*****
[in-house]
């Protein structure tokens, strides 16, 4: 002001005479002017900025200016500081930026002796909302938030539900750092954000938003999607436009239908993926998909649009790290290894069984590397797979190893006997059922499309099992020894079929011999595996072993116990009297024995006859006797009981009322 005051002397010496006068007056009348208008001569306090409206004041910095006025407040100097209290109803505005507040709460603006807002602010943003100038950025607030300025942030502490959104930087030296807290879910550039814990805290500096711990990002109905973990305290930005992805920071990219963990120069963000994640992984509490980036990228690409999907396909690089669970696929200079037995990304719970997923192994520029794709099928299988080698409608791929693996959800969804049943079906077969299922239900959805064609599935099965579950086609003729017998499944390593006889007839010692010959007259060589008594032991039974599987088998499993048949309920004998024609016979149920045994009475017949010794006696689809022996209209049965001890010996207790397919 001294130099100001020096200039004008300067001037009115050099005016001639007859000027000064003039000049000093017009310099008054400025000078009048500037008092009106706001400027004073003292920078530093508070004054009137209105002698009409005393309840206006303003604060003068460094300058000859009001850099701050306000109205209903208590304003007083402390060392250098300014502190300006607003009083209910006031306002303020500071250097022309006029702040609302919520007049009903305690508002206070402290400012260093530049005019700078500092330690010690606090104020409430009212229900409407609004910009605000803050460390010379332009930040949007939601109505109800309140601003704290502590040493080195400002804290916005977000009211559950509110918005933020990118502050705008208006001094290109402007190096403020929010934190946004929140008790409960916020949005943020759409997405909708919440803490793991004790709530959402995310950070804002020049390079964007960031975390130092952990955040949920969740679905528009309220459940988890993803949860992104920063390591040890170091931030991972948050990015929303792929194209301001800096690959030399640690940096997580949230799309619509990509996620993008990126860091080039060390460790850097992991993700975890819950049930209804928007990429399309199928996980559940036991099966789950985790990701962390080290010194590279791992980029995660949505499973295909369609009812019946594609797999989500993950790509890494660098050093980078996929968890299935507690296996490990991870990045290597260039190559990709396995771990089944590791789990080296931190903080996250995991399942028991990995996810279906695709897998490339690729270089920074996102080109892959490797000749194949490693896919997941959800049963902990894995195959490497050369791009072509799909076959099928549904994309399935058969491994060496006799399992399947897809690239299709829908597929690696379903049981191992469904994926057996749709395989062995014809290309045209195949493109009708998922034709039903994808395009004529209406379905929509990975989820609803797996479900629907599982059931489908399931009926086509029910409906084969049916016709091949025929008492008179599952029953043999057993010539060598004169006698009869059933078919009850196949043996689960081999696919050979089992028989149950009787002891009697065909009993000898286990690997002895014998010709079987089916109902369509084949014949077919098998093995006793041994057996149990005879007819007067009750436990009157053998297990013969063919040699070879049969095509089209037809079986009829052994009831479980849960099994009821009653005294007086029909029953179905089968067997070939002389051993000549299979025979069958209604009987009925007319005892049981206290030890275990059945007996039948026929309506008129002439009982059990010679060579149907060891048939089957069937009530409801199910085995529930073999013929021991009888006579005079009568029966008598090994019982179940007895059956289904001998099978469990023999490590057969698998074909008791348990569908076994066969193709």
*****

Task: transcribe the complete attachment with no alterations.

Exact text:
[in-house]
């Protein structure tokens, strides 16, 4: 002001005479002017900025200016500081930026002796909302938030539900750092954000938003999607436009239908993926998909649009790290290894069984590397797979190893006997059922499309099992020894079929011999595996072993116990009297024995006859006797009981009322 005051002397010496006068007056009348208008001569306090409206004041910095006025407040100097209290109803505005507040709460603006807002602010943003100038950025607030300025942030502490959104930087030296807290879910550039814990805290500096711990990002109905973990305290930005992805920071990219963990120069963000994640992984509490980036990228690409999907396909690089669970696929200079037995990304719970997923192994520029794709099928299988080698409608791929693996959800969804049943079906077969299922239900959805064609599935099965579950086609003729017998499944390593006889007839010692010959007259060589008594032991039974599987088998499993048949309920004998024609016979149920045994009475017949010794006696689809022996209209049965001890010996207790397919 001294130099100001020096200039004008300067001037009115050099005016001639007859000027000064003039000049000093017009310099008054400025000078009048500037008092009106706001400027004073003292920078530093508070004054009137209105002698009409005393309840206006303003604060003068460094300058000859009001850099701050306000109205209903208590304003007083402390060392250098300014502190300006607003009083209910006031306002303020500071250097022309006029702040609302919520007049009903305690508002206070402290400012260093530049005019700078500092330690010690606090104020409430009212229900409407609004910009605000803050460390010379332009930040949007939601109505109800309140601003704290502590040493080195400002804290916005977000009211559950509110918005933020990118502050705008208006001094290109402007190096403020929010934190946004929140008790409960916020949005943020759409997405909708919440803490793991004790709530959402995310950070804002020049390079964007960031975390130092952990955040949920969740679905528009309220459940988890993803949860992104920063390591040890170091931030991972948050990015929303792929194209301001800096690959030399640690940096997580949230799309619509990509996620993008990126860091080039060390460790850097992991993700975890819950049930209804928007990429399309199928996980559940036991099966789950985790990701962390080290010194590279791992980029995660949505499973295909369609009812019946594609797999989500993950790509890494660098050093980078996929968890299935507690296996490990991870990045290597260039190559990709396995771990089944590791789990080296931190903080996250995991399942028991990995996810279906695709897998490339690729270089920074996102080109892959490797000749194949490693896919997941959800049963902990894995195959490497050369791009072509799909076959099928549904994309399935058969491994060496006799399992399947897809690239299709829908597929690696379903049981191992469904994926057996749709395989062995014809290309045209195949493109009708998922034709039903994808395009004529209406379905929509990975989820609803797996479900629907599982059931489908399931009926086509029910409906084969049916016709091949025929008492008179599952029953043999057993010539060598004169006698009869059933078919009850196949043996689960081999696919050979089992028989149950009787002891009697065909009993000898286990690997002895014998010709079987089916109902369509084949014949077919098998093995006793041994057996149990005879007819007067009750436990009157053998297990013969063919040699070879049969095509089209037809079986009829052994009831479980849960099994009821009653005294007086029909029953179905089968067997070939002389051993000549299979025979069958209604009987009925007319005892049981206290030890275990059945007996039948026929309506008129002439009982059990010679060579149907060891048939089957069937009530409801199910085995529930073999013929021991009888006579005079009568029966008598090994019982179940007895059956289904001998099978469990023999490590057969698998074909008791348990569908076994066969193709």